If it seems like all your friends are buying a house… it’s because they are! But don’t worry, you’re not alone if you haven’t. There has been a lot of talk about how, as a generation, millennials have ‘failed to launch’ into adulthood and have delayed moving out of their family’s home. What doesn’t seem to be mentioned in the same context, however, is the large number of millennials who have moved out of their family’s home, but have been renting an apartment, condo, or even a house! Many experts have looked at the homeownership rate among millennials and have questioned if they even want to own homes! The great news is that not only do millennials want to own… they are flocking to the real estate market in larger numbers every year! Buyers aged 18-34 years have comprised the largest share of first-time homebuyers at roughly 50- 60% for the last few years. In 2017, buyers aged 25-34 years accounted for 65% of first-time home buyers, compared to 50% in 2005. According to the National Association of Realtor’s latest Profile of Home Buyers and Sellers, the average age of a first-time home buyer in 2017 was 32. This generation will continue to be the topic of conversation A LOT when it comes to housing as more and more enter ‘average home buying age’.
Experts Need To Stop Lumping All Millennials Together
In a group of people with such a wide age range (18-36 according to the Census), it is impossible to draw conclusions about this generation as a whole, despite what many have tried to do. Many experts have begun to realize that there is a noticeable difference between the behaviors and experiences of this generation, and have therefore divided them into ‘young millennials’ (18-26) and ‘older millennials’ (27-36).
No matter which group you find yourself in, you no doubt have peers that fit into the other category and may even identify with different characteristics from each group.
One of the many reasons that it has been easy for experts to lump all millennials together is the fact that 66% of millennials are under the age of 30, with 22% falling under the age of 25, according to a study by NerdWallet.
With the majority of the generation still in their 20s and either not ready to or not in a position to make huge life-changing decisions (such as buying a home or starting a family), it has been easy for those who follow trends to not notice the progress ‘older millennials’ have already made.
The ‘Responsibility Zone’ Is Calling
Whether pushed into the zone or a willing participant, many ‘older millennials’ are aging into the ‘Responsibility Zone,’ or the age range when responsibilities start to dictate behaviors, such as:
• Moving out of the house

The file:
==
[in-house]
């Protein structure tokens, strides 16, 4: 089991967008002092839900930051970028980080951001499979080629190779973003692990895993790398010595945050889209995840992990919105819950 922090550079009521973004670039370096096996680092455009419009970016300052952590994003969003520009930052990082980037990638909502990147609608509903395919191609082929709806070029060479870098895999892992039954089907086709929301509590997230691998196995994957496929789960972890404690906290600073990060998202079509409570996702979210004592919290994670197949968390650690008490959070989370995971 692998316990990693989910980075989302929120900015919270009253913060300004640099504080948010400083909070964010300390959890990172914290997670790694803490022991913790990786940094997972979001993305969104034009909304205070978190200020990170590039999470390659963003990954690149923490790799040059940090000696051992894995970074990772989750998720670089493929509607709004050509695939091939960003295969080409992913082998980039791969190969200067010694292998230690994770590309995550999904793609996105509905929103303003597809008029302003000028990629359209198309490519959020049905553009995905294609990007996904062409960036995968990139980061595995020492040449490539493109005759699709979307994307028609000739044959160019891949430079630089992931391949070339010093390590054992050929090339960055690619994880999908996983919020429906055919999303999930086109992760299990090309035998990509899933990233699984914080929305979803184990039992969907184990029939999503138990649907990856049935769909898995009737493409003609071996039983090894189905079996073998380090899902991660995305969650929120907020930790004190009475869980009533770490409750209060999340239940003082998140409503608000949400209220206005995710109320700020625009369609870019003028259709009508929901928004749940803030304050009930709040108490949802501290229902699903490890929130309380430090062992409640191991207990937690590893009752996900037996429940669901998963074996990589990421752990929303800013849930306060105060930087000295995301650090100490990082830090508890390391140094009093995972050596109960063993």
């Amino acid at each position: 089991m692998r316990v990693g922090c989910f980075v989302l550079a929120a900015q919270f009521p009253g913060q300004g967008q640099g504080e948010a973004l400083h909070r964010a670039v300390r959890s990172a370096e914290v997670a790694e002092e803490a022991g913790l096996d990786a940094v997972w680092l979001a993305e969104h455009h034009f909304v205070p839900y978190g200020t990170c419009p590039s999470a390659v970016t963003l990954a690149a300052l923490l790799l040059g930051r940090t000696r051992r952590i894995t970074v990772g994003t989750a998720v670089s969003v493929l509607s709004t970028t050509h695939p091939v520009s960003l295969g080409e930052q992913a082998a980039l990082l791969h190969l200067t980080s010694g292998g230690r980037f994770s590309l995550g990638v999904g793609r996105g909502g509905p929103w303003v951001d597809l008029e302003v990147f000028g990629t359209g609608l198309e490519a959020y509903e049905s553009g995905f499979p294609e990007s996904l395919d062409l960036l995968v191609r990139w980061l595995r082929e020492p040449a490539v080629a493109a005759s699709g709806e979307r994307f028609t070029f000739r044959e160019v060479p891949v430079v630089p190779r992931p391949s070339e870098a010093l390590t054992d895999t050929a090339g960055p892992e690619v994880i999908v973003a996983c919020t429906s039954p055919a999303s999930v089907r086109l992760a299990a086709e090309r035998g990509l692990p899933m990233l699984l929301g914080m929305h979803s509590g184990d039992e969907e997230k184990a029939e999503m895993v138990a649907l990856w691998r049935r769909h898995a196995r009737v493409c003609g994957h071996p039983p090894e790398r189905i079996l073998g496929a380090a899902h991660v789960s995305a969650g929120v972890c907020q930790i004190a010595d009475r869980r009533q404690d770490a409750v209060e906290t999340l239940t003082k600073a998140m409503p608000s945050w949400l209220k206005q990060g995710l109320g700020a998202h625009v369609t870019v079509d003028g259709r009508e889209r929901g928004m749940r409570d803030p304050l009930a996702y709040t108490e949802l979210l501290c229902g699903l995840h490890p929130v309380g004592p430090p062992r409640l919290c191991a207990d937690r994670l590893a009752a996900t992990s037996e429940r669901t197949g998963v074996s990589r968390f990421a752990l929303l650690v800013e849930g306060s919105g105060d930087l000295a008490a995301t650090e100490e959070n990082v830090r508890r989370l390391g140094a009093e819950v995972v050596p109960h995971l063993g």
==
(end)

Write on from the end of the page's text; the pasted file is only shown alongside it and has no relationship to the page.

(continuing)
• Getting married
• Buying a home
• Having children
And not necessarily in that order! You may have noticed that many of your friends and family members have started to make pretty big decisions all at once. There are many millennials who are crossing all four of these major life events off their list in a two-year span. If you blink you might miss it!
Over the last 60 years, the median age of first marriage for Americans has increased substantially. The graph below shows the percentage of each generation that was married between the ages of 18-33. This age range fully encompasses the millennial generation and you can see the drastic difference in the percentage that has married by age 33. The Silent Generation led the way with 65% married by this time. The graph on the lower right was created using data from the Census Bureau. It shows that in 1955, the median age for men to be married was 23 and for women, 20. In 2017, men were 30 and women were 27 at first marriage. Even though this difference doesn’t seem very large, (only 7 years), the resulting delay, or ‘failure to launch’ into adulthood, can be felt in the homeownership rate as well as other areas of the housing market.
Simply put, the homeownership rate is the percentage of homes that are owned by their occupants. The homeownership rate is computed by dividing the number of owner-occupied housing units by the total number of occupied housing units. As the economy has recovered from the housing market crash, more and more young professionals are moving out of their childhood homes and opting for a place of their own. At the same time, many who were impacted by the shake-up in the economy are beginning to rebuild their credit to a point where homeownership may again become an opportunity. The current homeownership rate for all Americans is around 64.2%.
Regardless if you are buying or selling, Cara Realtors is dedicated to providing the highest caliber of exclusive Real Estate Services to all of our clients. Contact us today.
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